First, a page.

His three-sentence message has become Big News. Sunday afternoon I checked my Huffington Post app and discovered this headline on the homepage, “Fury Erupts over Bieber’s Obnoxious Anne Frank Comment.” On Monday morning, the scandal was front page news on Yahoo.com, “Justin Bieber Gets Blasted for Anne Frank Comment.” The New York Times reports that Bieber’s comment “set off a maelstrom of criticism.”
What did Bieber write in the guestbook? According to the Anne Frank House Facebook page, Bieber wrote:
Truly inspiring to be able to come here. Anne was a great girl. Hopefully she would have been a belieber.
It was that last comment that put people over the edge. If you click on the link above to the Anne Frank House Facebook page, you will see the comments in order of the most “likes.” The top 10 comments pile on severe judgment against Bieber. To wit:
“She would’ve been a WHAT? That little idiot is way too full of himself. She’s an important historical figure so show some respect.”
“…People hate on him (Bieber) because he does stupid crap like this.”
“Way to turn an inspiring moment into something about yourself.”
Yahoo’s article ends with this question, “What do you think? Did he step over the line?”
So here’s what I think: like all celebrity “scandals,” this incident says a lot more about us than it does about Justin Bieber.
Mimetic theory supposes that all people have a tendency to unconsciously imitate the culture that surrounds us. Part of our social nature as human beings is that both our individual and our cultural identities are alwaysformed in relationship to our fellow human beings.
This leads to a major problem for those of us who want to be “good” people. We gain a sense that we are “good” by our uniting with other “good” people. Tragically, that sense of goodness almost always comes at the expense of someone else who is labeled “bad.” This sense of our righteousness is false because it is developed over and against another.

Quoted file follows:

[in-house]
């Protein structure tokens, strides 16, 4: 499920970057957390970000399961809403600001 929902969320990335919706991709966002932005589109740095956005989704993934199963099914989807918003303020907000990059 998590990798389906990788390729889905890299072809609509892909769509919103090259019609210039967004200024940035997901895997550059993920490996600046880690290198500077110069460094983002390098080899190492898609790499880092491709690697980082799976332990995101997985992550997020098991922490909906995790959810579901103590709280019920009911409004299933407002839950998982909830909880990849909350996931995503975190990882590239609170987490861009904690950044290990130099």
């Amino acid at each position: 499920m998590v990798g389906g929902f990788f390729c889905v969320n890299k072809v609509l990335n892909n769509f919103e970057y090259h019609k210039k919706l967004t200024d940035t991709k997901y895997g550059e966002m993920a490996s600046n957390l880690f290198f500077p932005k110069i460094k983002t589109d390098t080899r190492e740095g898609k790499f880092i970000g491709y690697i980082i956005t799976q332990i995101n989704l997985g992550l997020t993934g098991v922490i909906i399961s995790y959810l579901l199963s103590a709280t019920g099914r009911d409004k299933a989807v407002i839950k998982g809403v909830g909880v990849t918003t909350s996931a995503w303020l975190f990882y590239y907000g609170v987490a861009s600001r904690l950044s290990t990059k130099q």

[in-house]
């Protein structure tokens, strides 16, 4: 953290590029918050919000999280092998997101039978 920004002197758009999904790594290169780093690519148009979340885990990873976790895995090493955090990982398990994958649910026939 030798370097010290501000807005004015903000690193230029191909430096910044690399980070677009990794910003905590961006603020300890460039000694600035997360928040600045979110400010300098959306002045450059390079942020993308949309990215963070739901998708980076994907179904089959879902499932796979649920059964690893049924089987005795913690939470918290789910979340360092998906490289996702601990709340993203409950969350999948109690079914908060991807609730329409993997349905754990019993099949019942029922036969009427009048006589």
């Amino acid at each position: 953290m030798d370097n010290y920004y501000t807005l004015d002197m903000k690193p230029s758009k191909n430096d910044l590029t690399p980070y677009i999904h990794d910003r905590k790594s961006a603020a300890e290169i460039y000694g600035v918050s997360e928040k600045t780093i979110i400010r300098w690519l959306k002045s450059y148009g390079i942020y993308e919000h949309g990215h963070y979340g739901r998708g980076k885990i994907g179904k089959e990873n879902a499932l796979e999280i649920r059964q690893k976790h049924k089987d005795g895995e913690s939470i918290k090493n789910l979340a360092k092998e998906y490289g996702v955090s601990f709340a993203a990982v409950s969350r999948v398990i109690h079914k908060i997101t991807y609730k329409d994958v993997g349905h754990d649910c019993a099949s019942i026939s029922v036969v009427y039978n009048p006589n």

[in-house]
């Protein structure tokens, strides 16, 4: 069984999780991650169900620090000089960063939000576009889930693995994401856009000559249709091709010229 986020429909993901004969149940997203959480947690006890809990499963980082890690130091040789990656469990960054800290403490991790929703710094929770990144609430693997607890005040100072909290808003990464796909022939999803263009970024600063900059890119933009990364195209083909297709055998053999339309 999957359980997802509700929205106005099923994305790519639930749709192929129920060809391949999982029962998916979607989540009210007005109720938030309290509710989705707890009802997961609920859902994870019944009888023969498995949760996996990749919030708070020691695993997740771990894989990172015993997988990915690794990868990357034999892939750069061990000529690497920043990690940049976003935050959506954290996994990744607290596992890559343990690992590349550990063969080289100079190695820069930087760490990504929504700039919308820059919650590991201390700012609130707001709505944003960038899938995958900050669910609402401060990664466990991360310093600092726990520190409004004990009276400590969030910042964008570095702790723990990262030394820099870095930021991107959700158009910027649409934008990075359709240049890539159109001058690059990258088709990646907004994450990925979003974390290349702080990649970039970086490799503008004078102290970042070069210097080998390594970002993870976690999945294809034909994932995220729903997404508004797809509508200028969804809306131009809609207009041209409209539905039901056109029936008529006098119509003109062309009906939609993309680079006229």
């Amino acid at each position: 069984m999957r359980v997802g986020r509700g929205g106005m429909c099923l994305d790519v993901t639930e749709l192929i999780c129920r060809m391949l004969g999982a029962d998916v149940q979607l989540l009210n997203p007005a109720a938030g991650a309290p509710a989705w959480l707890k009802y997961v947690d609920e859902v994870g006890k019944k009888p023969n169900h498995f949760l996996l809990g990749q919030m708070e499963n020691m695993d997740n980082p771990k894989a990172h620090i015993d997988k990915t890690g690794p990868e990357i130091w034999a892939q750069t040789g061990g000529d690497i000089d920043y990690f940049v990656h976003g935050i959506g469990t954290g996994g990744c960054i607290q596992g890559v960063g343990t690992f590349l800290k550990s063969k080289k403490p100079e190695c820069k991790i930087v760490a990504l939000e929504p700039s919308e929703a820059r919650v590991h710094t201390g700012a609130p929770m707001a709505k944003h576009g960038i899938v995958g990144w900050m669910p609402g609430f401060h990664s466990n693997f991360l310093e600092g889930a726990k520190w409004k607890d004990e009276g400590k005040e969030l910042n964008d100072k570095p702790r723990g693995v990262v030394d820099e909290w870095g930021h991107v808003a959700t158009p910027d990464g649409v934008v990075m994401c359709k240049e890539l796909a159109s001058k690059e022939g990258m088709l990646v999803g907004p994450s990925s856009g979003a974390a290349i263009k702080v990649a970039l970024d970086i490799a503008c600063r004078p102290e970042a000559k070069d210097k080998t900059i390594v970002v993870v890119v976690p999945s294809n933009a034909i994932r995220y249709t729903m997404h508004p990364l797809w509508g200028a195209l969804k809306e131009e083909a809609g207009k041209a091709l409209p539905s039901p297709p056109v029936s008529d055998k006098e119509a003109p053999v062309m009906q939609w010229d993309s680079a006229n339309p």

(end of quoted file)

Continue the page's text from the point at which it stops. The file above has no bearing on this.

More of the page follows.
This is scapegoating. Whenever we find ourselves feeling moral superiority over another person, whether it’s a celebrity or a neighbor, most likely we are scapegoating that individual.
A true sense of goodness is not achieved by uniting with each other against a scandalous other. Rather, true goodness comes when we seek to love our neighbor as we love ourselves.
How might we practice that love with someone like Justin Bieber? Our culture seems to be addicted to these types of scandals. We love the sense of moral superiority and self-satisfaction that they bring. But if we truly want to embody goodness, then we need to become un-scandalized by these celebrity “news” stories. Becoming un-scandalized means refusing to participate in gossip and it means realizing that these types of scandals are always exaggerated.
Indeed, even the workers at the Anne Frank House seemed flummoxed by the scandal. Spokeswoman Annemarie Bekker made this statement, “He’s a 19-year-old boy taking the effort to come and see the museum, and we’d like to point that out, and I think it’s quite innocent what he put down.”
So, rather than engage in gossip and scapegoating, let’s do something different. Let’s live by the simple, and difficult, Golden Rule. Do to others — especially those others who are scapegoated by our culture — as you would have them do unto you.
Adam Ericksen blogs at the Raven Foundation, where he uses mimetic theory to provide social commentary on religion, politics, and pop culture. Follow Adam on Twitter @adamericksen.